Pocket vs. M&T

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Pocket screw setups look much easier than mortise & tennon and, apparently, are just as strong. Unless a through tennon extending beyond the rail is required for structural or decorative reasons, are the two systems actually interchangable?
FoggyTown
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foggytown Feb 18, 6:38 am show options
Date: 18 Feb 2005 06:38:12 -0800
Pocket screw setups look much easier than mortise & tennon and, apparently, are just as strong. Unless a through tennon extending beyond the rail is required for structural or decorative reasons, are the two systems actually interchangable?"
No. Pocket holes work extremely well in some instances, such as face frames, but are close to dead worthless in others. For example, I'd never use pocket holes to attach legs to a table apron when that table is going to get any heavy use. For headboards and footboards of beds, M&T is much more secure. I like pocket holes for face frames, but don't use them for much else.
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Short answer: No.
My gut says that M&T will be considerably stronger, but PH is plenty strong enough for all but the very most demanding applications.
IMHO pocket holes look like sh*t.
If you aesthetics matter *and* the joint shows, skit PH and use M&T
Otherwise PH is fast and effective.
Exception: IMHO, PH does not belong in heirloom quality construction, because "style" counts even where you can't see it.
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On Fri, 18 Feb 2005 10:12:46 -0500, "Stephen M"

that's a little too broad a statement. get underneath some really nice 100 year old furniture and you'll see pocket screws holding cleats and the like in place.
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Point well made. Hoever, the pocket holes used in quality antiques were made with big-ole honk'n screws with 1/4" shanks on them. Although it is a screw in a pocket, they are nothing like the "the kreg system".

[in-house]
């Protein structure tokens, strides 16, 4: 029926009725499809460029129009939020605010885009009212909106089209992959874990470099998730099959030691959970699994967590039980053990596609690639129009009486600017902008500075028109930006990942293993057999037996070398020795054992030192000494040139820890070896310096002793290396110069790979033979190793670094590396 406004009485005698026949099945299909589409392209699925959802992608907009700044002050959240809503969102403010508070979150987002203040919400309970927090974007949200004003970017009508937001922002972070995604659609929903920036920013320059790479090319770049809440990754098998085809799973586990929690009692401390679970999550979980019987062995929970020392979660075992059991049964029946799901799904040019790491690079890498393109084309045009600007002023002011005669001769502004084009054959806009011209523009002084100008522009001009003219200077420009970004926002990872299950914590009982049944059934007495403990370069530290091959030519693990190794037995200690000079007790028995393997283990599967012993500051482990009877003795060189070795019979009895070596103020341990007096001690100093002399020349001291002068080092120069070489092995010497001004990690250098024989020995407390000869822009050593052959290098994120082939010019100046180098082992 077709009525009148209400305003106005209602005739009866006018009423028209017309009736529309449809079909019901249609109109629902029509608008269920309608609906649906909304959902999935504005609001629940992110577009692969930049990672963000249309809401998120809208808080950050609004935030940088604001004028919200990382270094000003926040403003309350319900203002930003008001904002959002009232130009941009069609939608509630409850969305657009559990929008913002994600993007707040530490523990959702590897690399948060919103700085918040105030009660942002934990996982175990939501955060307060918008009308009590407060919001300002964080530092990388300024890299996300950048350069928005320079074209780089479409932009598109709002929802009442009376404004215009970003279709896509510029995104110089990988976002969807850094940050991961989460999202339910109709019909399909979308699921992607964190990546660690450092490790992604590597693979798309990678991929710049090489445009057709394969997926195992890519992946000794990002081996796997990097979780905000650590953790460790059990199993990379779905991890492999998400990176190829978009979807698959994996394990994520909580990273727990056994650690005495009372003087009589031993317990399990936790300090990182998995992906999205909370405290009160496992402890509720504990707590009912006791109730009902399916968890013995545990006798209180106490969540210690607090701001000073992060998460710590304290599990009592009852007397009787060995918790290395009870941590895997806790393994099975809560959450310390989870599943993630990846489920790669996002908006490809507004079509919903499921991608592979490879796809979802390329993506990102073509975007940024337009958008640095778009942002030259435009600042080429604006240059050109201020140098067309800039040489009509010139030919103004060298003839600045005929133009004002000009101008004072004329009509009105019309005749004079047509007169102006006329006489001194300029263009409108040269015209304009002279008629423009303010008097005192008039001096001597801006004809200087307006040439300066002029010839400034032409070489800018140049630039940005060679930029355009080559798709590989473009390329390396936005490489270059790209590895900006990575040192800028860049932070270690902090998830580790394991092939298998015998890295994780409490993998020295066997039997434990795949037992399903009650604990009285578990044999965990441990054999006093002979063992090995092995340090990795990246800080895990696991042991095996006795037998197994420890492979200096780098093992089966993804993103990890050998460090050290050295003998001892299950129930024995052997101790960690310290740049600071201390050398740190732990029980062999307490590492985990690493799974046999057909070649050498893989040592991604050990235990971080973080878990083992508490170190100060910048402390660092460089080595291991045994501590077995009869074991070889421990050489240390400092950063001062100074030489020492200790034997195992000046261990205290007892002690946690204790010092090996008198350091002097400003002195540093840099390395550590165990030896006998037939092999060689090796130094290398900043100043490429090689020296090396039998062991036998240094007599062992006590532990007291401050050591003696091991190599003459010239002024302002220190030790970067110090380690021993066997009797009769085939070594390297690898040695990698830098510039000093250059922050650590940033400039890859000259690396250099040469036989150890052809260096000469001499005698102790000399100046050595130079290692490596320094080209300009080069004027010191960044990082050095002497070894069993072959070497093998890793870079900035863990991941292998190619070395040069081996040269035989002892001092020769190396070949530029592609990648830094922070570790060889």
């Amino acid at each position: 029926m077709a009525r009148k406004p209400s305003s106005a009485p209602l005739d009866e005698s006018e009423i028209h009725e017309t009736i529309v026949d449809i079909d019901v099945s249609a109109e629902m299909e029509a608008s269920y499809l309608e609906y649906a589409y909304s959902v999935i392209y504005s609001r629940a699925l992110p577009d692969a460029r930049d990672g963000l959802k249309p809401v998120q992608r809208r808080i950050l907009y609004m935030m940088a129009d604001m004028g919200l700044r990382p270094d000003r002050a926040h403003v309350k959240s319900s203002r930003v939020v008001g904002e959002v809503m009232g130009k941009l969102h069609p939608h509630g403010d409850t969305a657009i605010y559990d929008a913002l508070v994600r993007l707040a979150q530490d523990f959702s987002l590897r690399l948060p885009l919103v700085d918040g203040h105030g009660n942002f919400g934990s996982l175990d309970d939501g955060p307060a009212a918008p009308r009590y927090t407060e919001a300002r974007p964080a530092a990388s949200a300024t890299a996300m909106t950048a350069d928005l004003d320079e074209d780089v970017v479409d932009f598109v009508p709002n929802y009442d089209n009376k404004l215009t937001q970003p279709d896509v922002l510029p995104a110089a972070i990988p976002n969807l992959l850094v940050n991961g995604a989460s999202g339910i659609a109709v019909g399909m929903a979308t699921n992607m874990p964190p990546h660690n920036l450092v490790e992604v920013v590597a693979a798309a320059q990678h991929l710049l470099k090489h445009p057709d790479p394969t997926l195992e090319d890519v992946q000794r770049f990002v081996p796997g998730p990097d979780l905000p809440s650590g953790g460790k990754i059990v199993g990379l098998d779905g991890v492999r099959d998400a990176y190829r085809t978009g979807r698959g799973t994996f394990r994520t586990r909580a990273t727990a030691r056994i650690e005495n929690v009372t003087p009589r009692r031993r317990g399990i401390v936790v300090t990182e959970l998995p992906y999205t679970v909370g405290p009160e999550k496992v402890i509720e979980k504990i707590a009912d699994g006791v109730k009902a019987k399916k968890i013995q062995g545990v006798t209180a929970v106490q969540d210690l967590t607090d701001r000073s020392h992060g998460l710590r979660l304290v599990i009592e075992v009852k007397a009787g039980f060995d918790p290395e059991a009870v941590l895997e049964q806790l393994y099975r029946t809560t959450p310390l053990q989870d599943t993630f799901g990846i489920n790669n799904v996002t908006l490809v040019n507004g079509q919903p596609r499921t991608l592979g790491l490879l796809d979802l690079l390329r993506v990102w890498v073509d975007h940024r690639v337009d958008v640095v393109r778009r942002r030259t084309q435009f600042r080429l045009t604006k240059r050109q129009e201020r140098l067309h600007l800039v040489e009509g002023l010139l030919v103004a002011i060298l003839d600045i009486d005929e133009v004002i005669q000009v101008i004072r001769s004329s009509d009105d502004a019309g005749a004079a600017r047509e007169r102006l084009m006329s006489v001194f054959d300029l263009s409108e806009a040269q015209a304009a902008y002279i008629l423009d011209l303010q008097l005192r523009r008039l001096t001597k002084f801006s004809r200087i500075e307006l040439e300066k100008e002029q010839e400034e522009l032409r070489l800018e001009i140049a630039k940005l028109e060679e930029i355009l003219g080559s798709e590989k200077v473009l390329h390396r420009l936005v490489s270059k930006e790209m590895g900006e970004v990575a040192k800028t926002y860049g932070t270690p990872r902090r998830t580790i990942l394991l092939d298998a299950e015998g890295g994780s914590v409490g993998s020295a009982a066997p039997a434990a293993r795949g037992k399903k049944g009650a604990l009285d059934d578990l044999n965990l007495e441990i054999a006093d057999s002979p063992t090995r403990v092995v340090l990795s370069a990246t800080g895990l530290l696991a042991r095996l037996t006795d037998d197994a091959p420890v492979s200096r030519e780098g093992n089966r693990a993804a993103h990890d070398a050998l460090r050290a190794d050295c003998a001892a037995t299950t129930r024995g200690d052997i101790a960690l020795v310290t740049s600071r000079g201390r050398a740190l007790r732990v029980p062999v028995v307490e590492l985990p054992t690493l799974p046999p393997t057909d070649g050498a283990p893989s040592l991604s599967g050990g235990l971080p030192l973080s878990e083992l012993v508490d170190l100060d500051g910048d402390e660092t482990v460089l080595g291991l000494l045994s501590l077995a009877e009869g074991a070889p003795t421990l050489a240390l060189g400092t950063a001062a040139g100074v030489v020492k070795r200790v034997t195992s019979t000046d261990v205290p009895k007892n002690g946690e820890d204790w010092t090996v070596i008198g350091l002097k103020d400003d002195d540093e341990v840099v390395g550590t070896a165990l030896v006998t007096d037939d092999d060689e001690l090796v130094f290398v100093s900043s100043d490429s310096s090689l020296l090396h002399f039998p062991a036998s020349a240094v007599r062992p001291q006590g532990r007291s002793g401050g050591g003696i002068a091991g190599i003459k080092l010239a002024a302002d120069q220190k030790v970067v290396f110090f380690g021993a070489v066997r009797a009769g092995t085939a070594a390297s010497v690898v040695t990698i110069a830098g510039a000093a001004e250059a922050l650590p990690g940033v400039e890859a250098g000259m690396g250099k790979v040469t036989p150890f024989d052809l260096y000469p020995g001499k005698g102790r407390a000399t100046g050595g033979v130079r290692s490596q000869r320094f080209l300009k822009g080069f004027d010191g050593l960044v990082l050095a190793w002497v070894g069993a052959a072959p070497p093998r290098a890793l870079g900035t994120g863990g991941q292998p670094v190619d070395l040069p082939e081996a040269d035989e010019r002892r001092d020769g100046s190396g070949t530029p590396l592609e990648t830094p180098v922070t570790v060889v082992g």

Which, BTW, is not a slam at the Kreg system, I think mine is great, it's just like comparing a Honda Civic (had one of those and loved it too) to a Hummer.
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Yes, I'd say something that's well made and efficient, compared to something that's oversized and unnecessary, is a valid comparison ;)
Love my Kreg jig too, but there's times for doing it other ways.
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Dave Hinz wrote:

great, it's

too) to a

Reminds me of my favorite news group signature
"Get rid of the Range Rover. You are not responsible for patrolling Australia's Dingo Barrier Fence, nor do you work the Savannah, capturing and tagging wildebeests." --Michael J. Nelson
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Don't laugh, but I actually live near a school where a guy teaches off-road driving to dentists, Wall Street suits, etc... in Range Rovers.
Rover provides vehicles to the school. The guy has been featured in several magazines and makes an excellent buck doing it. I see it as no different than the Richard Petty Experience for Outback wannabees. <G>
The school is in East Haddam, CT.
Barry
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On Fri, 18 Feb 2005 14:23:56 -0500, "Stephen M"

not meaning to be in a flame war or to be too picky about language or whatever, but I guess that:

should have been:
***Exception: IMHO, Kreg screws do not belong in heirloom quality construction, ***because "style" counts even where you can't see it.
I think we are really in agreement.
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snipped-for-privacy@all.costs wrote:

Yes, they do.
Barry
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I love pocket screws and use them where ever I can.
But don't forget they are a mechanical fastener. If you aren't able to get several in over a reasonable length, anything subjected to torque will gradually move more and more, until you have failure. I have used them where there was room only for one screw, but only when no torque was possible; like a divider in a very rigid frame.